Author Topic: The origins of human language?  (Read 1498 times)

Offline lallan

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The origins of human language?
« on: June 05, 2015, 11:40:30 AM »
I know Shigeru Miyagawa has a new theory on just that, curious as to your thoughts on it.

For those who don't know about his theory, he's teaching an online class in a week or so about it. It's like an hour long and free if you want to know more.

Offline Copernicus

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Re: The origins of human language?
« Reply #1 on: June 05, 2015, 03:15:40 PM »
Thanks, lallan.  One can also find some online materials on his Integration Hypothesis, e.g. see The integration hypothesis of human language evolution and the nature of contemporary languages.  Here is the abstract:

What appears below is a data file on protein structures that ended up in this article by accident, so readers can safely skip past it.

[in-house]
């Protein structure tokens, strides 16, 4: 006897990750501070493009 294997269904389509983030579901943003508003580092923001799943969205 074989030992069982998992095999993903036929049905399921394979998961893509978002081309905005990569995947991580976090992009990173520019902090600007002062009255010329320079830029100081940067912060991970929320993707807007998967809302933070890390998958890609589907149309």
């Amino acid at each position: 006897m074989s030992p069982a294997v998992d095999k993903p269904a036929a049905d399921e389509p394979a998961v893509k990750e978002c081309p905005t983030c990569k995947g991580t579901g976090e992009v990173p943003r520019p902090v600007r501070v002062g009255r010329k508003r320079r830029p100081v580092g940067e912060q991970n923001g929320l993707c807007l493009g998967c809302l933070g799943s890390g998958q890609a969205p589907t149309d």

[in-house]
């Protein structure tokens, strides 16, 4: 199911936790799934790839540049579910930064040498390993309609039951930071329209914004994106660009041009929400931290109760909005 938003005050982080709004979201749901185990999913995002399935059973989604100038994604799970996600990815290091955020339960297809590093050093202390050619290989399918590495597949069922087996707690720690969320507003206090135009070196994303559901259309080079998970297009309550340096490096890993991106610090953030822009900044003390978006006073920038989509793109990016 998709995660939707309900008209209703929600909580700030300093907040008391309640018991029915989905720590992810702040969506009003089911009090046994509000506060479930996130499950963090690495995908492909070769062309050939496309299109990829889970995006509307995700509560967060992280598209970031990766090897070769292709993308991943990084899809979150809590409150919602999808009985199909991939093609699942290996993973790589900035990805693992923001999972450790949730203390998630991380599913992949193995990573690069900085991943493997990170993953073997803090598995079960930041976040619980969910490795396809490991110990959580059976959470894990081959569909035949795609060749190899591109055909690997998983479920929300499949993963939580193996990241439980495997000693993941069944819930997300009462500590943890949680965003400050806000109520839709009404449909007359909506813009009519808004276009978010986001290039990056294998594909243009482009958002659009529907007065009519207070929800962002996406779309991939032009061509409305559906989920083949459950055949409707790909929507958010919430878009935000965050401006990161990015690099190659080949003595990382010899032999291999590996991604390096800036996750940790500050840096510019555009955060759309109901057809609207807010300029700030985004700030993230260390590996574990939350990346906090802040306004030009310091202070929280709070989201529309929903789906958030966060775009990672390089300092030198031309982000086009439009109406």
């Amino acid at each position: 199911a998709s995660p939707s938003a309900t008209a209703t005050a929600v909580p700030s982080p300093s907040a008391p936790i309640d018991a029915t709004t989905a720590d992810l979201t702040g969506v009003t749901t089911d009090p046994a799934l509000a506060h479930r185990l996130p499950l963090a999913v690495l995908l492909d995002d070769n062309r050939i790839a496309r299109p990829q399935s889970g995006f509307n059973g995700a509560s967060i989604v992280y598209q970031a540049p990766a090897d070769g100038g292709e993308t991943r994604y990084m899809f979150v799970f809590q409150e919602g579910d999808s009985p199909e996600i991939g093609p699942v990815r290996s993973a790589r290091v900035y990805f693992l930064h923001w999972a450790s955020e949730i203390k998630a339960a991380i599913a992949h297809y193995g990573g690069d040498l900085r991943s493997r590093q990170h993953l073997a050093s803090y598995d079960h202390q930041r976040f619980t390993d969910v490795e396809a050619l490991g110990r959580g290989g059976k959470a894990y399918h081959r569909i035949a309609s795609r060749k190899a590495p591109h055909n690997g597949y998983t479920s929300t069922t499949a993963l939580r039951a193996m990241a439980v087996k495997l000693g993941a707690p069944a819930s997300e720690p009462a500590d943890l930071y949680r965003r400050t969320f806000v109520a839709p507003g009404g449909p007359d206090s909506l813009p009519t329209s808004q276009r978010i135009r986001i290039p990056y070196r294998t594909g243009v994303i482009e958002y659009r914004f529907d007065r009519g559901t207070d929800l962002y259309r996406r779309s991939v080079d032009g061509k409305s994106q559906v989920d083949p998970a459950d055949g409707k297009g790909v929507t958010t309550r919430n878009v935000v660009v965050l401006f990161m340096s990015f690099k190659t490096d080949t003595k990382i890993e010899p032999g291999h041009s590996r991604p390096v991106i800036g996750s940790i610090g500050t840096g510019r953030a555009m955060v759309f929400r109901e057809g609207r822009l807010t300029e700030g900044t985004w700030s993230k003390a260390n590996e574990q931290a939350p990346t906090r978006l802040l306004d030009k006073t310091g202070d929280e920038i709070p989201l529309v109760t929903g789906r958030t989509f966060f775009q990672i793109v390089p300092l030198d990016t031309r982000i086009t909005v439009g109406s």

How human language arose is a mystery in the evolution of Homo sapiens. Miyagawa et al. (2013) put forward a proposal, which we will call the Integration Hypothesis of human language evolution, that holds that human language is composed of two components, E for expressive, and L for lexical. Each component has an antecedent in nature: E as found, for example, in birdsong, and L in, for example, the alarm calls of monkeys. E and L integrated uniquely in humans to give rise to language. A challenge to the Integration Hypothesis is that while these non-human systems are finite-state in nature, human language is known to require characterization by a non-finite state grammar. Our claim is that E and L, taken separately, are in fact finite-state; when a grammatical process crosses the boundary between E and L, it gives rise to the non-finite state character of human language. We provide empirical evidence for the Integration Hypothesis by showing that certain processes found in contemporary languages that have been characterized as non-finite state in nature can in fact be shown to be finite-state. We also speculate on how human language actually arose in evolution through the lens of the Integration Hypothesis.

Very interesting idea.  Unfortunately, I won't have time to follow the online course.